You are probably able to maintain a higher power output in the shorter intervals thus better training of your aerobic system. It’s difficult to say which workout will result in the best improvement. Most likely there isn’t much difference. Though, I would prefer the shorter intervals.
Greetings, I have been following your 16 hr. training log and on Tues, Wed, and Thurs. we have intervals and AT traing. What should the HR/effort be for the rest of each ride? Thanx so much for the advise and keep up the web page. I look forward to your ebook, Thanks Brian
Your instructions to get an estimated FTP are incorrect. To get a true FTP to use for training zones you should use 95% of a 20min max effort. Alternativley take the average pwr for a max effort 60min (25mile) time trial.
This is because a proportion of the 20min effort will be using anaerobic output which will cloud your true threshold output figures that shoud be used for training.
Thanks for providing your knowledge about functional threshold power. Just to correct you: I don’t give instructions regarding functional threshold power.
You’re right that using 95% of your 20min test gives a better estimate of your functional threshold power. Though, as I also write, performing a longer test would give a more precise picture of your current threshold power than the 20min test would.
But from a practical point of view, evaluating your aerobic performance with a 20minutes test will work fine for most people.
think we’ll have to agree to disagree. From a practical point of view there’s a big difference in most mortals 20min power to their 60min power. 60min being a truer reflection of FTP.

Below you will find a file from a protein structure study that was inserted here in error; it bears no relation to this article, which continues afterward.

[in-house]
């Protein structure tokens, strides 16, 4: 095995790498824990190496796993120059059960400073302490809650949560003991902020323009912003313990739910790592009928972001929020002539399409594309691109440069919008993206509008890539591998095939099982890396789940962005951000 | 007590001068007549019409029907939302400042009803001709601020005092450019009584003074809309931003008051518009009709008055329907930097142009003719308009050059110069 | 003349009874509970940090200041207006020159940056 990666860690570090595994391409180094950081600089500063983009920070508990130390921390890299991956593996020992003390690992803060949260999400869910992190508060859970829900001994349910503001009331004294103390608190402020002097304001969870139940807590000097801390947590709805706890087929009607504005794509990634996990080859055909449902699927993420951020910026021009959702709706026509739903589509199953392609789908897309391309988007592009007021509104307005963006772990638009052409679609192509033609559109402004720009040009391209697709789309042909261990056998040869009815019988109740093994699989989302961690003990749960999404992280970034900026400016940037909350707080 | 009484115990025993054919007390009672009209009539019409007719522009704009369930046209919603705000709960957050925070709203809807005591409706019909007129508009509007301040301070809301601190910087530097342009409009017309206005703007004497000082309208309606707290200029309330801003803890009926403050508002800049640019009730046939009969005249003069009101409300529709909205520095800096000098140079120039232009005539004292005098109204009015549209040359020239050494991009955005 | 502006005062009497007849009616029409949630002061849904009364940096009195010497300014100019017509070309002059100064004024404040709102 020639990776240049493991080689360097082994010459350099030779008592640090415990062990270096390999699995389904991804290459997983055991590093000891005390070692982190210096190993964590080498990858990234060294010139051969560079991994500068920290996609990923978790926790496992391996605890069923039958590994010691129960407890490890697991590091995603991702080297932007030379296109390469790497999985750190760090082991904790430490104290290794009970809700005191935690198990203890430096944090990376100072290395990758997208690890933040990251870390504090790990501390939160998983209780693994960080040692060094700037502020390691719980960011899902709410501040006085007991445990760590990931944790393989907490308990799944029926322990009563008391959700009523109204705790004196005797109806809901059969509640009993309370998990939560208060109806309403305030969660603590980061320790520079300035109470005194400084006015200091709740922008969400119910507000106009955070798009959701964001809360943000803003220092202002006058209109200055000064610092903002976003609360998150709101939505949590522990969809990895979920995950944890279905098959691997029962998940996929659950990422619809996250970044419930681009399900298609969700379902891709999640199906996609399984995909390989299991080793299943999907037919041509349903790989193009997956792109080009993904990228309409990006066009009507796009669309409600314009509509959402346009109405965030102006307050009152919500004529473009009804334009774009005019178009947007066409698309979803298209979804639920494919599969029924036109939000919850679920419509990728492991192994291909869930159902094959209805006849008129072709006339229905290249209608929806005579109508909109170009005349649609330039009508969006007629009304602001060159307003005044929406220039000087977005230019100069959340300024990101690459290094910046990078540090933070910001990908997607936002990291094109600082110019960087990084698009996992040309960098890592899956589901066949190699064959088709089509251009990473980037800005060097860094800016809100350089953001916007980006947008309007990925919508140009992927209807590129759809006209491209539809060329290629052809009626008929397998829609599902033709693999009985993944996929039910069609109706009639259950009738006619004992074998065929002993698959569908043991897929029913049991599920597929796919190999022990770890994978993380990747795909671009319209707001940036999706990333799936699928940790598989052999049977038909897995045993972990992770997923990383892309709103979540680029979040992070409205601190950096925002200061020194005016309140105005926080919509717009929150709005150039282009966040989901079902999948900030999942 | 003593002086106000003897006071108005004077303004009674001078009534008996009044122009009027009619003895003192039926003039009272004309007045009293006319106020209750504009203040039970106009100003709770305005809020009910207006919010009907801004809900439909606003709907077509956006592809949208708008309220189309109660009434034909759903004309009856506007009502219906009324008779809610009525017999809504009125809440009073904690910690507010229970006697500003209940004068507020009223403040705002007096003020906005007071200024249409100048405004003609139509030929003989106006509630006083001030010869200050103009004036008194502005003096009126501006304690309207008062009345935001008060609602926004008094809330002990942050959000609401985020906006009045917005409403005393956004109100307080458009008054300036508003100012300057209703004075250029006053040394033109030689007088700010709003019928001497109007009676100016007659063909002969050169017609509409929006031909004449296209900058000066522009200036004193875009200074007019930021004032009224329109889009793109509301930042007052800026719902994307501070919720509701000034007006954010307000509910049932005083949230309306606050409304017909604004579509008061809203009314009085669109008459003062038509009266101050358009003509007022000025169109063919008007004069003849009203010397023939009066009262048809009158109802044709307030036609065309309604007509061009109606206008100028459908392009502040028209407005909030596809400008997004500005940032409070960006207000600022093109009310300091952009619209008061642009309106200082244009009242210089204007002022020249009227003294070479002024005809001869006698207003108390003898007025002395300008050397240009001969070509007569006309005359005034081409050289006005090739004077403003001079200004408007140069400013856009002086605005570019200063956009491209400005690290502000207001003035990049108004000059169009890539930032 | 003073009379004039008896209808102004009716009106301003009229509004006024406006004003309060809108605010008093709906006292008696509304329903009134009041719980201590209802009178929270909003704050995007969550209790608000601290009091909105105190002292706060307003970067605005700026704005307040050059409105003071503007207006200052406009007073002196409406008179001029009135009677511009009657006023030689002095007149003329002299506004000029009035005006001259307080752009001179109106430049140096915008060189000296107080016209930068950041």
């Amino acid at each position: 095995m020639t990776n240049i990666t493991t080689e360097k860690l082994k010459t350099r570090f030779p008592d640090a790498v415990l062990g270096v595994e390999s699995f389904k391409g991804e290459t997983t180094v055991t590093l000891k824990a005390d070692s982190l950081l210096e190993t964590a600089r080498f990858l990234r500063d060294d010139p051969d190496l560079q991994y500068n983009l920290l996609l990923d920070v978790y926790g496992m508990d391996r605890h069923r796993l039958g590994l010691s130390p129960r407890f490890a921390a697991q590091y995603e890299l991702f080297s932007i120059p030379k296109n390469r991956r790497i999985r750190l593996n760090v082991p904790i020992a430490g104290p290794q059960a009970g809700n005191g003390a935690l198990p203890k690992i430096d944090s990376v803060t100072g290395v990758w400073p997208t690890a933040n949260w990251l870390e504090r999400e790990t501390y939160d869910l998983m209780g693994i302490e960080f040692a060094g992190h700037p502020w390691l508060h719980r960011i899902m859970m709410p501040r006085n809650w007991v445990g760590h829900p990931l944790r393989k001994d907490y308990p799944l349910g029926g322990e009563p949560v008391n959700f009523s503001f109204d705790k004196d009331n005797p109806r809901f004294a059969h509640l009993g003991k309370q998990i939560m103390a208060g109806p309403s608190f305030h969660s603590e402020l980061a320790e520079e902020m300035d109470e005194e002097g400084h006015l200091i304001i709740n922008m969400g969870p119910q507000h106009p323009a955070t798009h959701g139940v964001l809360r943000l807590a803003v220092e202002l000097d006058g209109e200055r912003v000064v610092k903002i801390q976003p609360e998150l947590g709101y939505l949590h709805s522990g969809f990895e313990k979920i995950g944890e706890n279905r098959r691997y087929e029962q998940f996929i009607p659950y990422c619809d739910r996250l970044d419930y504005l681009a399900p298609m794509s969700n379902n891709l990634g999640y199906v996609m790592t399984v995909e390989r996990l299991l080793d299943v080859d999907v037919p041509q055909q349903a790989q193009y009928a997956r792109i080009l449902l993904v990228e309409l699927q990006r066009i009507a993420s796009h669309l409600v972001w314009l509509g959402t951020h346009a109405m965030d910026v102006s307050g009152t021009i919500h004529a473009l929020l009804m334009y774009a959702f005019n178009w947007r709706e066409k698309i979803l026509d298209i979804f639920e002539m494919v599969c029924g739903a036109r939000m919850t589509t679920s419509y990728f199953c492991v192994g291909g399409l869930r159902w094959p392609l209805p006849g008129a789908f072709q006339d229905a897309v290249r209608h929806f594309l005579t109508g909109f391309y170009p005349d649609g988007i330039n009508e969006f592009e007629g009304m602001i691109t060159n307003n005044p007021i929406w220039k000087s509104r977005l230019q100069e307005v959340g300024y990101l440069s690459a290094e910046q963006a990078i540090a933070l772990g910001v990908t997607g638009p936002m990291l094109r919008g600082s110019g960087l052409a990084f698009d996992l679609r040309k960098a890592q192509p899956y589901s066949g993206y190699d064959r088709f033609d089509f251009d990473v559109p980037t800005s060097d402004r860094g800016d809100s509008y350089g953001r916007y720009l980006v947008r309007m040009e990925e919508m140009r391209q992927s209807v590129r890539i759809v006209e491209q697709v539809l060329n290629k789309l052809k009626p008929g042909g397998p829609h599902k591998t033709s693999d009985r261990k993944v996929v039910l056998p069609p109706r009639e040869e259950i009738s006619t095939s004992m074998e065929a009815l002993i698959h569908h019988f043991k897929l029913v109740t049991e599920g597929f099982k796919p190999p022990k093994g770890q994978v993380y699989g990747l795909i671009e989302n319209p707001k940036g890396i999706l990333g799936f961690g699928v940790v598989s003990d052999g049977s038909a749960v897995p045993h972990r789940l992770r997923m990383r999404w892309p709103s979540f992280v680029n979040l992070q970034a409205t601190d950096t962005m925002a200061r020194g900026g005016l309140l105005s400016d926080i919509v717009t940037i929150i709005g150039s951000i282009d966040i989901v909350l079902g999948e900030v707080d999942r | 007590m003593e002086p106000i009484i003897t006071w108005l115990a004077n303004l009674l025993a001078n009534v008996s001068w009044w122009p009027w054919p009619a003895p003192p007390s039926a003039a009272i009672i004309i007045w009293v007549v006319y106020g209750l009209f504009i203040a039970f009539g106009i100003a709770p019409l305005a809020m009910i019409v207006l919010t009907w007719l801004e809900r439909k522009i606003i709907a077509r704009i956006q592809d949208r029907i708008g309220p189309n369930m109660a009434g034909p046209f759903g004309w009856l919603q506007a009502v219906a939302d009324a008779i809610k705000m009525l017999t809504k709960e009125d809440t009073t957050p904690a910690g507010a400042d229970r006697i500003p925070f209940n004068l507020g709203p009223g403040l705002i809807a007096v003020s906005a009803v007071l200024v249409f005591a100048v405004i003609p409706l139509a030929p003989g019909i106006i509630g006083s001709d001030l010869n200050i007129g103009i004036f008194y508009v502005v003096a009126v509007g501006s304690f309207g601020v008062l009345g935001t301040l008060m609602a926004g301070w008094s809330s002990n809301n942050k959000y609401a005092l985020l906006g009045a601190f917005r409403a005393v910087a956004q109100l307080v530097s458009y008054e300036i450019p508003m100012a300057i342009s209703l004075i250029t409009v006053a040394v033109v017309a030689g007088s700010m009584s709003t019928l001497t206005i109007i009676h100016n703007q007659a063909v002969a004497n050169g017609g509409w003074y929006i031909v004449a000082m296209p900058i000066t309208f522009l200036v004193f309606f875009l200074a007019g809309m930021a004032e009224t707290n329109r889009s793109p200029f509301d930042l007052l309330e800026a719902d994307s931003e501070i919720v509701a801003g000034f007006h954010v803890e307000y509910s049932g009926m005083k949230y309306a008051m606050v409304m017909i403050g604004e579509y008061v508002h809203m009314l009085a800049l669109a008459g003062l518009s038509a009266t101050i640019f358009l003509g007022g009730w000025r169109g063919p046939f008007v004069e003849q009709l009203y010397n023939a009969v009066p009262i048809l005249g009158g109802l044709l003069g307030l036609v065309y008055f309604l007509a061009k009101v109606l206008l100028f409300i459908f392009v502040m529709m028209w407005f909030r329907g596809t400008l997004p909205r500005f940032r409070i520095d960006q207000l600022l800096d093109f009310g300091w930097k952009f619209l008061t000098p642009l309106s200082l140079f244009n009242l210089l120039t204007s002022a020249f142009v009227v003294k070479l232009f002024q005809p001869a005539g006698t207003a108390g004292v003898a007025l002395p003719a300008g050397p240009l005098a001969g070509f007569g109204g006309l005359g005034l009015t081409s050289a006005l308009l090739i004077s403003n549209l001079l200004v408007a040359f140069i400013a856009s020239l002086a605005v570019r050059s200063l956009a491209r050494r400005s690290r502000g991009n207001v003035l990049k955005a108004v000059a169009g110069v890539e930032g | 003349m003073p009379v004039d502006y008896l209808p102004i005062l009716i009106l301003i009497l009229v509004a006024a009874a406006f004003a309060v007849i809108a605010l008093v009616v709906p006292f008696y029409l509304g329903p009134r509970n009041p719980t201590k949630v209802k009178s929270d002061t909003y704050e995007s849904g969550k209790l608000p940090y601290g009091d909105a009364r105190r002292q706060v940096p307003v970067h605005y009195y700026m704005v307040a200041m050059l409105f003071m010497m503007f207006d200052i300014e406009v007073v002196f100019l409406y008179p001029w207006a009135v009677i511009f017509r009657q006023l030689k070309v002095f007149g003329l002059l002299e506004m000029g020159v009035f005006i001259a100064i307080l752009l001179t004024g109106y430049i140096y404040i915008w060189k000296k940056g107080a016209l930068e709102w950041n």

As an example my 60min avg is 254w where as my 20min is 277w. 23watts is a big difference, especially when used 2-3 times a week in a 6-8week plan as suggested.
So in my case, 277w intervals would be closer to a low V02Max session rather than FTP, which isnt an ideal zone to target to increase FTP.
Please notice what I write in my article: “I recommend you do a 20min all-out test to get a picture of your current threshold power. In theory, it would be even more precise to do a longer test with a duration of 45-60minutes”
I guess that is close to what you call “60min being a truer reflection of FTP.” 🙂
Though, I would still recommend intervals based on a 20min test as a good way because that is one (out of many ways) to improve threshold power.
You can find more about my view on how to increase threshold power here:
No problem Jesper, I’m just being a bit fussy 🙂 I know it’s not an exact science, even though we would all like it to be. Personally I struggle to hold 90% for 8mins…
Great link by the way.. Cheers Andy.
I’m actually glad that you challenge my views on training. Keep commenting, please 🙂
do a 30min test find the average and add 5% and do intervals recommended. simples
helpful post, thanks!
Can I perform the same intervals using heart rate as a metric instead of power output? I’m not sure how to measure my wattage on my stationary bike trainer without purchasing additional equipment.
for people who have not SRM nor POWER TAP,wich gear to use for those kind of intervals,for an semi pro rider as example?
Is there a difference between riding on the road and riding a turbo. I can manage 300 watts in 20 minutes on the road but only 260 watts when I set up on the turbo. Why is that?